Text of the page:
Dominoes are small rectangular blocks of wood or plastic with a number of pips (markings) resembling those on dice on one side and blank or identically patterned on the other. They are used to play a variety of games. When one domino is laid down on top of another, it sets off a chain reaction that causes the entire line to fall. The resulting sequence can be simple, like a straight line of dominoes, or more elaborate, such as a 3D structure, or even a musical performance.

The word “domino” originally denoted a long hooded robe worn with a mask during carnival season or at a masquerade, and later also the game played with these hooded robes. The earliest English usage of the term dates to around 1750. The word “domino” entered French around the same time.

In addition to being used for games, dominoes are also widely used for education and learning in schools. They provide a way to engage students in the physical and social sciences, as well as for math and language arts. Dominoes can be a valuable tool for teaching counting, number writing and early addition. They can be used to demonstrate the properties of gravity and momentum, as well as the laws of physics.

Dominoes can be made from a variety of materials, including bone, silver lip ocean pearl oyster shell (mother of pearl), ivory, or dark hardwood such as ebony, with contrasting colors to distinguish one type from the other. In the United States, most dominoes are made of clay-based ceramic. The size of dominoes varies, but the most common are small rectangles with a single color on one side and a corresponding single color on the opposite end, or small squares that are glued together to form larger rectangles.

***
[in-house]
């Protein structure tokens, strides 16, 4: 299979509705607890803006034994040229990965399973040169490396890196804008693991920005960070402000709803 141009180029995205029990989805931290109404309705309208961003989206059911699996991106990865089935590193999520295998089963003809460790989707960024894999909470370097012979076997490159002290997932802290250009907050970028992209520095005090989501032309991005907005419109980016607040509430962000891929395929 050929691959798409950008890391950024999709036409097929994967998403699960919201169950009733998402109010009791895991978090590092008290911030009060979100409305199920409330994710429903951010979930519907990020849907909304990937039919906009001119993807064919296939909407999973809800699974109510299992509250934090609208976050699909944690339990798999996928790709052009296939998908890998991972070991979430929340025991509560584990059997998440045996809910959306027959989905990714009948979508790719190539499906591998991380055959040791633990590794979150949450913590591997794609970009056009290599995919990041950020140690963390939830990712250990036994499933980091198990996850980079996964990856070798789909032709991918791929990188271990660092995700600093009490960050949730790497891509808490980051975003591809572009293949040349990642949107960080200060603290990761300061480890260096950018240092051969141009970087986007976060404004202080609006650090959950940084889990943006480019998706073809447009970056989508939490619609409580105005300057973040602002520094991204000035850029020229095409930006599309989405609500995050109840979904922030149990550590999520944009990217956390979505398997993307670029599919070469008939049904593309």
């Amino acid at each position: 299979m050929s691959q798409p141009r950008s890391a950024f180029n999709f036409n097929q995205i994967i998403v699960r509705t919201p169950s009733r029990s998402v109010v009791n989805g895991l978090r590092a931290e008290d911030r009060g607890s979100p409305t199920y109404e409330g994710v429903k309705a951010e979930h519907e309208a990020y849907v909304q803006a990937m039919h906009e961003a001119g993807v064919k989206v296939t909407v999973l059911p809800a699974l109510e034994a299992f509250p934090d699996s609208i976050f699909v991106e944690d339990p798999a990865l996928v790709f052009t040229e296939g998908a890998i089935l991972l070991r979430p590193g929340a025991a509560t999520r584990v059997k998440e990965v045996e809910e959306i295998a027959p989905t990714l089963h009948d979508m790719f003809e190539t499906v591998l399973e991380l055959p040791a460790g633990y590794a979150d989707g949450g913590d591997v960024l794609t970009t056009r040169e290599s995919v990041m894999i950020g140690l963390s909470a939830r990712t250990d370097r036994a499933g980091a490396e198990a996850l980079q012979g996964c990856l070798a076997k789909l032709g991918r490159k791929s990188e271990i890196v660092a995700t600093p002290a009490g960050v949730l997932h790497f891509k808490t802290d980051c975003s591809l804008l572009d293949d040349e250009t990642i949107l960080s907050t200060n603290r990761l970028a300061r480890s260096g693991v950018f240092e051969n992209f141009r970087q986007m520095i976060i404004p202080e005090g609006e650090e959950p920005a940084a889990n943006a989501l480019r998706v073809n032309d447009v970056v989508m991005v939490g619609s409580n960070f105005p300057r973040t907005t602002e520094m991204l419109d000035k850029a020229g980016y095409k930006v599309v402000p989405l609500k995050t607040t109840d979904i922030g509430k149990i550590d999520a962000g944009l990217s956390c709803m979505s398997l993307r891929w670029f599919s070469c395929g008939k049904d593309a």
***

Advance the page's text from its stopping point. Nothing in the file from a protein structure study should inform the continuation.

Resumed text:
The most popular way to play domino is in positional games, where a player places a tile on the table edge-to-edge against another so that the exposed ends match each other, either by being identical or by forming some specified total. In these games, players score points when they complete a domino chain. The player who plays a piece that causes all of his or her opponent’s tiles to fall is said to go out.

The popularity of dominoes has led to the creation of many different designs, such as curved lines, grids that form pictures when they fall, or 3D structures such as towers and pyramids. Some artists have also created a style of art called domino art, in which they use straight and curved lines of dominoes to create patterns. For example, Domino artist Lily Hevesh has created a YouTube channel that features videos of her creating domino artworks. For some, this kind of art is relaxing and therapeutic. However, other people find it tedious and time-consuming. In this article, we will discuss the benefits and drawbacks of domino art, as well as offer some tips to help you become a more successful domino artist.